15 Tips Every Electric Fence DIYer Should Know

Whether you are a beginner or more experienced with electric fencing, here are some of our favorite tips from Gallagher Territory Managers and Support Techs that will help you improve your fencing skills.

  1. Did you know that there are right-handed and left-handed fence staples? Put the staple in your hand with the points aiming away from your body. If the slash/flat area is visible on the right-hand point, then it’s a right-handed staple and should be rotated slightly to the right (clockwise) before driving.  If the slash is not visible, it is a left-handed staple and should be rotated to the left.  Correct rotation ensures the staple is secure and discourages wood splitting. Wright

  1. When it comes to grounding your electric fence, as a rule of thumb, use a minimum of 3 ground rods or the Energizer stored Joules rating divided by 5. Chism

  1. Planning before you begin is key. Sketch out the area you are fencing.  Think about water sources in relevance to the fence as well as gates wide enough to gather or move livestock with ease.  Check out Gallagher’s Fence Selection tool to help you with this process.   Ellsworth

  1. Consider installing a temporary fence for a period of time to see if it works for your needs before installing a permanent one. Chism

  1. Setting your electric fence far enough from a creek or bank will allow you to pass a brush hog alongside of it to help keep weeds/brush off the hot wire. The same is true for a garden fence. If you allow enough room from your outside rows, you can use a tiller without touching the wire. Wright

  1. Did you know that high tensile wire comes off a pay-out spinner counter clockwise? This keeps the drag on the payout spinner from tightening up as wire is paid out.  Bailey

  1. When installing electric fence, use joint clamps to connect leadout wires and underground cable. Do not wrap the wire onto the fence, as it can arc and will make your fence’s voltage drop simply due to resistance.   Rooney

  1. When underwiring a gate on a hot/ground fence – mark the ground or hot insulated underground wire with electrical tape so you don’t connect the underground wire to the wrong fence resulting in a dead fence when you are finished. Bailey

  1. If you take care of your tools, they will return the favor. Hand tools such as pliers, crimping tools, wire cutters and wire strippers should never be laid on the ground. Keeping tools in your hand, tool belt or bucket will not only keep them clean so you can get optimum use out of them, but it will also prevent them from getting lost. Bailey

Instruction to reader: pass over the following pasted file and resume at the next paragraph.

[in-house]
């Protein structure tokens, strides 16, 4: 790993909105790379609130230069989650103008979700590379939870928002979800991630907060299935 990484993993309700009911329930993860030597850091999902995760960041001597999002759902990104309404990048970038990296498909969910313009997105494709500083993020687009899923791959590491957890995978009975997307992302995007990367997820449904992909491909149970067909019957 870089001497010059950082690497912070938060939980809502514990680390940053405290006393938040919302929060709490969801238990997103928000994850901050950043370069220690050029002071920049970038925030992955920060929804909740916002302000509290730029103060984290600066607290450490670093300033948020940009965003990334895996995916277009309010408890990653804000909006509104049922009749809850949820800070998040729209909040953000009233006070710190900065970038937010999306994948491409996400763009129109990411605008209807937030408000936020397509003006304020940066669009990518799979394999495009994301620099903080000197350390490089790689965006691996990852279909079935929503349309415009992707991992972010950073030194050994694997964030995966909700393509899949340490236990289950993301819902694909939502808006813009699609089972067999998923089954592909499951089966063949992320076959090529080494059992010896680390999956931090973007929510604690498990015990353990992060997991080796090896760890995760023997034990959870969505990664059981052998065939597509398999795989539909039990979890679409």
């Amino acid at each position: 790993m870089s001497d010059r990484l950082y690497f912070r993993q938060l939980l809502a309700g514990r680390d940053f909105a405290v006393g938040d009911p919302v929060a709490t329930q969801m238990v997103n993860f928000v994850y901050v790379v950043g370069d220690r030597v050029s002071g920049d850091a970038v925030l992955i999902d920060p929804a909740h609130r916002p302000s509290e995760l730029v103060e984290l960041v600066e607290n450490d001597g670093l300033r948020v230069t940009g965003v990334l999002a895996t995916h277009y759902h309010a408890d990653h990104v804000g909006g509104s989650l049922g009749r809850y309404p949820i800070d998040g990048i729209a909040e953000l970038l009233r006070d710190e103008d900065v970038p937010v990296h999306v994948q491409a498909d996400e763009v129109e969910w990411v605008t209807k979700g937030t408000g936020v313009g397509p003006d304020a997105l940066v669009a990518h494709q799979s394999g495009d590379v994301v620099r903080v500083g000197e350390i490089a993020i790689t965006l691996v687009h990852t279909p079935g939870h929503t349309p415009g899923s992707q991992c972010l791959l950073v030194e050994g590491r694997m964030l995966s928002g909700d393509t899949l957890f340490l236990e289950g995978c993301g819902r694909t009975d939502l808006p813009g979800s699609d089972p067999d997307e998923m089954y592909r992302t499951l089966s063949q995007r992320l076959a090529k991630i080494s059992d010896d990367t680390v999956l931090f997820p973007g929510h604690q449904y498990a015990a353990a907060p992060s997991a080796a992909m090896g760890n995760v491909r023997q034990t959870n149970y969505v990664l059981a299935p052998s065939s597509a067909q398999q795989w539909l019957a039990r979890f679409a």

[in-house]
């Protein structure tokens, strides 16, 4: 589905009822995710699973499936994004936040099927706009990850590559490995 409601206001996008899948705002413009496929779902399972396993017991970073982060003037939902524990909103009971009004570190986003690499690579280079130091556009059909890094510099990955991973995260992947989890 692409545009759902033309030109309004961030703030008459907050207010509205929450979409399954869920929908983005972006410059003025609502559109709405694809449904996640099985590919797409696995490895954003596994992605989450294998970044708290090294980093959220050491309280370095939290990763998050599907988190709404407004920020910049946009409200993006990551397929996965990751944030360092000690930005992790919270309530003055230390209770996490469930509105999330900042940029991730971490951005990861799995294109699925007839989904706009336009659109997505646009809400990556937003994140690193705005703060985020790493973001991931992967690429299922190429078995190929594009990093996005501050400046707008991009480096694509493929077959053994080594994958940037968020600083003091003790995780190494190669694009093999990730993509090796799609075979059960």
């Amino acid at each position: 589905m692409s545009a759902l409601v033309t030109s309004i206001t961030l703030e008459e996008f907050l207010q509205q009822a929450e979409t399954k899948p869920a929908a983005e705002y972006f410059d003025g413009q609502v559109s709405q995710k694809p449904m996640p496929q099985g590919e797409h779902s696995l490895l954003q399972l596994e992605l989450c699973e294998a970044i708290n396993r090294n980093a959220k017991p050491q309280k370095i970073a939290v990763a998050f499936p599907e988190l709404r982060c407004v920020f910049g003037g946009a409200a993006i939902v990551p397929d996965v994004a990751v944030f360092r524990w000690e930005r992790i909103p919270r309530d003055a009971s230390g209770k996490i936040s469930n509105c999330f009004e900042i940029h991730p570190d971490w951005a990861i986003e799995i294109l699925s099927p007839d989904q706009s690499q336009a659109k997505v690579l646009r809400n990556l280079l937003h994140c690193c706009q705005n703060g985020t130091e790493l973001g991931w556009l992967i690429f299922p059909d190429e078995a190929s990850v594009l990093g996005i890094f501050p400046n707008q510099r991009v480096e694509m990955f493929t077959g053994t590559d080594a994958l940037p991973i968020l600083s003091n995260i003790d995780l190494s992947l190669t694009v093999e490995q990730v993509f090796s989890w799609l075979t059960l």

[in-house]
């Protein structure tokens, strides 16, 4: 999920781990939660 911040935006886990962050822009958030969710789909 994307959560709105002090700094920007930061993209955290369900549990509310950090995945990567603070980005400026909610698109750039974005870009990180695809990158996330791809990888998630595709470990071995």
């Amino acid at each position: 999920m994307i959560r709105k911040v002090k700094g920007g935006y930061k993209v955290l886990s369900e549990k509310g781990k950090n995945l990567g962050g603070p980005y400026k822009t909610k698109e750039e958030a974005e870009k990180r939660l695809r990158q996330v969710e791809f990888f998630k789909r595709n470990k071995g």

1. If you are going to use screw in insulators, make sure you invest in a drill bit. Just put it in a cordless drill, slot in a ring insulator and let the drill screw the insulator into the fence post. Wright

  1. Fence Tester. Own a fence tester and know what your fence typically reads. If your fence shows 5.0kV and you test it one day and have 3.0kV, you know there is an issue.  If your fence shows 5.0kV and your neighbor says their fence reads 7.0kV, that doesn’t mean you have a problem with your fence. Both of your fences are effective and there is nothing wrong with a fence reading 5.0kV. In fact, you just need to maintain a minimum level of 3.0kV.  Rooney/Ellsworth

  1. To break off excess high tensile wire, place a 90° bend in the wire about 6″ beyond the knot. Grasp the wire just beyond the bend and crank it parallel to the fence line (back toward the post or splice). The wire will snap right off.  The faster you work, the easier the wire is to break. High tensile wire gets hot when worked slowly. When hot, the wire becomes more difficult to work and break off.   Bailey

  1. In line Wire Tighteners are handy for tightening a sagging existing fence. They fit over the fence wire and increases the effectiveness of the strain by pulling from both directions without needing to cut any wire.  Wright

  1. When rewinding long lengths of wire, the extra cost of the geared real over a standard reel is a worthwhile, time-saving investment. Geared Reels have a 3:1 ratio, which means for each turn of the handle, the bobbin spins 3 times. Wright

  1. Check for tax credits. Cost-share opportunities through government programs may be an option. Consult with your Natural Resources and Conservation Service (NRCS) agent before beginning any major fence project.  https://www.nrcs.usda.gov/Chism

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Gallagher USA Electric Fencing

5005 NW 41st Street; Riverside, MO 64150
Toll-Free: 1-800-531-5908  FAX: 1-800-444-5422

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